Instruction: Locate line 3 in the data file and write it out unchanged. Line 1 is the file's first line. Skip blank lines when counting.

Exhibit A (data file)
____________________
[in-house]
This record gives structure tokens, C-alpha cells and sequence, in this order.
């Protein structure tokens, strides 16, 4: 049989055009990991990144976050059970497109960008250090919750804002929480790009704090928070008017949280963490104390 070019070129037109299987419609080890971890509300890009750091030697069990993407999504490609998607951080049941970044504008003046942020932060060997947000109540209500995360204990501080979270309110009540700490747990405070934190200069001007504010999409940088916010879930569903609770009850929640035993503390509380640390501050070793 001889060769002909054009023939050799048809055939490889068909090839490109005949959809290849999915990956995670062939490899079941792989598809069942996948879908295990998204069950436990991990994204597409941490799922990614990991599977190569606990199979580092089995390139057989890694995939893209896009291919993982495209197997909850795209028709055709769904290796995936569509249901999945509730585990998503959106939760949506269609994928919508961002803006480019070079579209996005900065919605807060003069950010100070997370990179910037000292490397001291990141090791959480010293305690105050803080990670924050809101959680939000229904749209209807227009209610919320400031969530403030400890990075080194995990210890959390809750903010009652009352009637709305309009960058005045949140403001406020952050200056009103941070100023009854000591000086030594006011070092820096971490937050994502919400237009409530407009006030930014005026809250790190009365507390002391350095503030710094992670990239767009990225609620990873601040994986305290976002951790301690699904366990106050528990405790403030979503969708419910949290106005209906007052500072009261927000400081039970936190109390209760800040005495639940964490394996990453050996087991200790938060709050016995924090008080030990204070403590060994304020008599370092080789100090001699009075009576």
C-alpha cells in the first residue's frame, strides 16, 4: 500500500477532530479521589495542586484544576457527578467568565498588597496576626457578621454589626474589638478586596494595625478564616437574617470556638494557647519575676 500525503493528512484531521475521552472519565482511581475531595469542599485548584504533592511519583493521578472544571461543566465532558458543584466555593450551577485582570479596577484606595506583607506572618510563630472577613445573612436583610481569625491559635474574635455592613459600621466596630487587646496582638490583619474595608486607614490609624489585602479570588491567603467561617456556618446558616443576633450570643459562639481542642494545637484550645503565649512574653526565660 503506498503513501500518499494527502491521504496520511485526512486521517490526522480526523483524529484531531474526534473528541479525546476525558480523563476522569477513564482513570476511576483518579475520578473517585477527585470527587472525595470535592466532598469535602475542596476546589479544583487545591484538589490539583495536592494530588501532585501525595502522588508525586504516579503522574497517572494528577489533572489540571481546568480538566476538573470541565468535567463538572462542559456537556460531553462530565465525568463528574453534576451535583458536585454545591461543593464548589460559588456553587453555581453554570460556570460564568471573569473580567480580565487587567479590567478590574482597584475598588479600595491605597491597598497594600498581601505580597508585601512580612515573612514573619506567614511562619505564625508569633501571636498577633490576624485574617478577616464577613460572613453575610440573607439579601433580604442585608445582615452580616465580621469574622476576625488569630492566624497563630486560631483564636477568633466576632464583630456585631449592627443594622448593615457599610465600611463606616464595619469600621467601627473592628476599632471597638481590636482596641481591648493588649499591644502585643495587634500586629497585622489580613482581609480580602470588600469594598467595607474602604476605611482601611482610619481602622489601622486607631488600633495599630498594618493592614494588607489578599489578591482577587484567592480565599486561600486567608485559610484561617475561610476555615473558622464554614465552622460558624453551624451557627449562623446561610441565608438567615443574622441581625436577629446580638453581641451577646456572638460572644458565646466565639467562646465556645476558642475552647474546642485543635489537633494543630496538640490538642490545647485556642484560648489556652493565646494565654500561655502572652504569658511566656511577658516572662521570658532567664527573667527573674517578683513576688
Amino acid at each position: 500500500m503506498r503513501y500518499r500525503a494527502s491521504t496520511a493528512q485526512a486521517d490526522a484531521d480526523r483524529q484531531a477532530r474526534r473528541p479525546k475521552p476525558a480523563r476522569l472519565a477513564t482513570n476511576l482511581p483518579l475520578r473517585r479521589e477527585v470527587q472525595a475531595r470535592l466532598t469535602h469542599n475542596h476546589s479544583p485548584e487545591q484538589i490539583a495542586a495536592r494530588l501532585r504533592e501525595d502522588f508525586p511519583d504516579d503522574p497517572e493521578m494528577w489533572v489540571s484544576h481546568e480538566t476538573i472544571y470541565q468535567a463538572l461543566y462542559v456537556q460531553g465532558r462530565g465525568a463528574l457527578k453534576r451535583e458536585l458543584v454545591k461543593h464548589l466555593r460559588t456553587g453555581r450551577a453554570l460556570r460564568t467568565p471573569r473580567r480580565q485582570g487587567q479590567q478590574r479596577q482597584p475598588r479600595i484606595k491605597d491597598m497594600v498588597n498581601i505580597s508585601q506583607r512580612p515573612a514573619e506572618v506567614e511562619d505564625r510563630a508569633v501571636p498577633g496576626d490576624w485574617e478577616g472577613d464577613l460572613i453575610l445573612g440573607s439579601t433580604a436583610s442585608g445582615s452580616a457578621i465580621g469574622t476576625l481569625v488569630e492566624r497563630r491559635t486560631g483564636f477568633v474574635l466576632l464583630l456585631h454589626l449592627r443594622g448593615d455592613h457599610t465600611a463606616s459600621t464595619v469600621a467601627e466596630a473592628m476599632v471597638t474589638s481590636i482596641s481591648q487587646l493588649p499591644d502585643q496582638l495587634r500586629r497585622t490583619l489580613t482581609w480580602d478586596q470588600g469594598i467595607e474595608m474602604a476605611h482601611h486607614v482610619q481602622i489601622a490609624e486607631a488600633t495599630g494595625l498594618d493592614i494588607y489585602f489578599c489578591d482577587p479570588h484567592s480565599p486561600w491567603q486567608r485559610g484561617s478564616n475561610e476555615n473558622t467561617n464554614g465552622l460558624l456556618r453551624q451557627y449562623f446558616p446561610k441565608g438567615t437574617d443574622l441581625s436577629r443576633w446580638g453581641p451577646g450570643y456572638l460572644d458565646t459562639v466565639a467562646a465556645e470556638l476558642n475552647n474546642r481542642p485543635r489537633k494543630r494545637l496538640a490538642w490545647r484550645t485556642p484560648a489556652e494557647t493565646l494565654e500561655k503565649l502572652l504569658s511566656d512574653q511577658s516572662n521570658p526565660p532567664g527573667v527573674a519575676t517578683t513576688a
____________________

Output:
């Protein structure tokens, strides 16, 4: 049989055009990991990144976050059970497109960008250090919750804002929480790009704090928070008017949280963490104390 070019070129037109299987419609080890971890509300890009750091030697069990993407999504490609998607951080049941970044504008003046942020932060060997947000109540209500995360204990501080979270309110009540700490747990405070934190200069001007504010999409940088916010879930569903609770009850929640035993503390509380640390501050070793 001889060769002909054009023939050799048809055939490889068909090839490109005949959809290849999915990956995670062939490899079941792989598809069942996948879908295990998204069950436990991990994204597409941490799922990614990991599977190569606990199979580092089995390139057989890694995939893209896009291919993982495209197997909850795209028709055709769904290796995936569509249901999945509730585990998503959106939760949506269609994928919508961002803006480019070079579209996005900065919605807060003069950010100070997370990179910037000292490397001291990141090791959480010293305690105050803080990670924050809101959680939000229904749209209807227009209610919320400031969530403030400890990075080194995990210890959390809750903010009652009352009637709305309009960058005045949140403001406020952050200056009103941070100023009854000591000086030594006011070092820096971490937050994502919400237009409530407009006030930014005026809250790190009365507390002391350095503030710094992670990239767009990225609620990873601040994986305290976002951790301690699904366990106050528990405790403030979503969708419910949290106005209906007052500072009261927000400081039970936190109390209760800040005495639940964490394996990453050996087991200790938060709050016995924090008080030990204070403590060994304020008599370092080789100090001699009075009576």